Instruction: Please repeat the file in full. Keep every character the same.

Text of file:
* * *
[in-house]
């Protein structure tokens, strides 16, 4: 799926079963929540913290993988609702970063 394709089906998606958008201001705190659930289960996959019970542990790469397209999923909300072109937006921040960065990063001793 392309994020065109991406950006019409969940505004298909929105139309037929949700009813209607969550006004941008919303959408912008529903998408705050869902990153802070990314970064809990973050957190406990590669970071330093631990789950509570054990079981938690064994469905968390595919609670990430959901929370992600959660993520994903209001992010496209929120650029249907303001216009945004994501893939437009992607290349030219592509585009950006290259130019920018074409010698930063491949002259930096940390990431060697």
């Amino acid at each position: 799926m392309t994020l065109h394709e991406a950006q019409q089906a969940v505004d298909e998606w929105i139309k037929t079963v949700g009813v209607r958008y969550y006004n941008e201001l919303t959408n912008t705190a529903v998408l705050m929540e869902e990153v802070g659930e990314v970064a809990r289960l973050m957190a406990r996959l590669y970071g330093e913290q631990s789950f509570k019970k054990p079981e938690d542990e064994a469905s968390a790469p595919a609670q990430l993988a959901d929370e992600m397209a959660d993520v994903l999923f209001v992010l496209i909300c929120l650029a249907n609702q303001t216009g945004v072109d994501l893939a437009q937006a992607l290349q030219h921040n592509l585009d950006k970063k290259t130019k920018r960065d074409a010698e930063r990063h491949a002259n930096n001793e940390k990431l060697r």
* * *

[in-house]
């Protein structure tokens, strides 16, 4: 799926079963929540913290993988609702970063 394709089906998606958008201001705190659930289960996959019970542990790469397209999923909300072109937006921040960065990063001793 392309994020065109991406950006019409969940505004298909929105139309037929949700009813209607969550006004941008919303959408912008529903998408705050869902990153802070990314970064809990973050957190406990590669970071330093631990789950509570054990079981938690064994469905968390595919609670990430959901929370992600959660993520994903209001992010496209929120650029249907303001216009945004994501893939437009992607290349030219592509585009950006290259130019920018074409010698930063491949002259930096940390990431060697």
């Amino acid at each position: 799926m392309t994020l065109h394709e991406a950006q019409q089906a969940v505004d298909e998606w929105i139309k037929t079963v949700g009813v209607r958008y969550y006004n941008e201001l919303t959408n912008t705190a529903v998408l705050m929540e869902e990153v802070g659930e990314v970064a809990r289960l973050m957190a406990r996959l590669y970071g330093e913290q631990s789950f509570k019970k054990p079981e938690d542990e064994a469905s968390a790469p595919a609670q990430l993988a959901d929370e992600m397209a959660d993520v994903l999923f209001v992010l496209i909300c929120l650029a249907n609702q303001t216009g945004v072109d994501l893939a437009q937006a992607l290349q030219h921040n592509l585009d950006k970063k290259t130019k920018r960065d074409a010698e930063r990063h491949a002259n930096n001793e940390k990431l060697r």